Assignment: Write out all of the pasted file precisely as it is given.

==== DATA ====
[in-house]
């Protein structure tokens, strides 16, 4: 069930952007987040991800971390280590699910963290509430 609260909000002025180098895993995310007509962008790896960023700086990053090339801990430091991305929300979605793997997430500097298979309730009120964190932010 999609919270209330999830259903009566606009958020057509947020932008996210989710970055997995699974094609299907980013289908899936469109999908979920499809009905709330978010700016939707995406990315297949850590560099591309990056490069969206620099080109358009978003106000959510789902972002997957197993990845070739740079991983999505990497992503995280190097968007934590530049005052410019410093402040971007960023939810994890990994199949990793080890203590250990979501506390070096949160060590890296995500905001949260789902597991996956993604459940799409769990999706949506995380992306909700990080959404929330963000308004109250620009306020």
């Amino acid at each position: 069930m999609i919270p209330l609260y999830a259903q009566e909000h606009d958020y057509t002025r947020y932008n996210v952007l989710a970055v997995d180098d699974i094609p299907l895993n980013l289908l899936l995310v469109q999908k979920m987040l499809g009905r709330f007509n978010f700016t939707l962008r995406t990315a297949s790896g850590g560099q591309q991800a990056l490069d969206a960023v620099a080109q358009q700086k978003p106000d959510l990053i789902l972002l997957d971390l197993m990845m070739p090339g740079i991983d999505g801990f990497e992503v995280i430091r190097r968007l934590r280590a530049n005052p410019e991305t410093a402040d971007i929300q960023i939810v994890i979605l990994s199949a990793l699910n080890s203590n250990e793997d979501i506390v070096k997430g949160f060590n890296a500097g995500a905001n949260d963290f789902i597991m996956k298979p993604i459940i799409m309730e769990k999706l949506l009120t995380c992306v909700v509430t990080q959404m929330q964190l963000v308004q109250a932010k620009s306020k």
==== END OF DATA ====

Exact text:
[in-house]
């Protein structure tokens, strides 16, 4: 069930952007987040991800971390280590699910963290509430 609260909000002025180098895993995310007509962008790896960023700086990053090339801990430091991305929300979605793997997430500097298979309730009120964190932010 999609919270209330999830259903009566606009958020057509947020932008996210989710970055997995699974094609299907980013289908899936469109999908979920499809009905709330978010700016939707995406990315297949850590560099591309990056490069969206620099080109358009978003106000959510789902972002997957197993990845070739740079991983999505990497992503995280190097968007934590530049005052410019410093402040971007960023939810994890990994199949990793080890203590250990979501506390070096949160060590890296995500905001949260789902597991996956993604459940799409769990999706949506995380992306909700990080959404929330963000308004109250620009306020």
């Amino acid at each position: 069930m999609i919270p209330l609260y999830a259903q009566e909000h606009d958020y057509t002025r947020y932008n996210v952007l989710a970055v997995d180098d699974i094609p299907l895993n980013l289908l899936l995310v469109q999908k979920m987040l499809g009905r709330f007509n978010f700016t939707l962008r995406t990315a297949s790896g850590g560099q591309q991800a990056l490069d969206a960023v620099a080109q358009q700086k978003p106000d959510l990053i789902l972002l997957d971390l197993m990845m070739p090339g740079i991983d999505g801990f990497e992503v995280i430091r190097r968007l934590r280590a530049n005052p410019e991305t410093a402040d971007i929300q960023i939810v994890i979605l990994s199949a990793l699910n080890s203590n250990e793997d979501i506390v070096k997430g949160f060590n890296a500097g995500a905001n949260d963290f789902i597991m996956k298979p993604i459940i799409m309730e769990k999706l949506l009120t995380c992306v909700v509430t990080q959404m929330q964190l963000v308004q109250a932010k620009s306020k």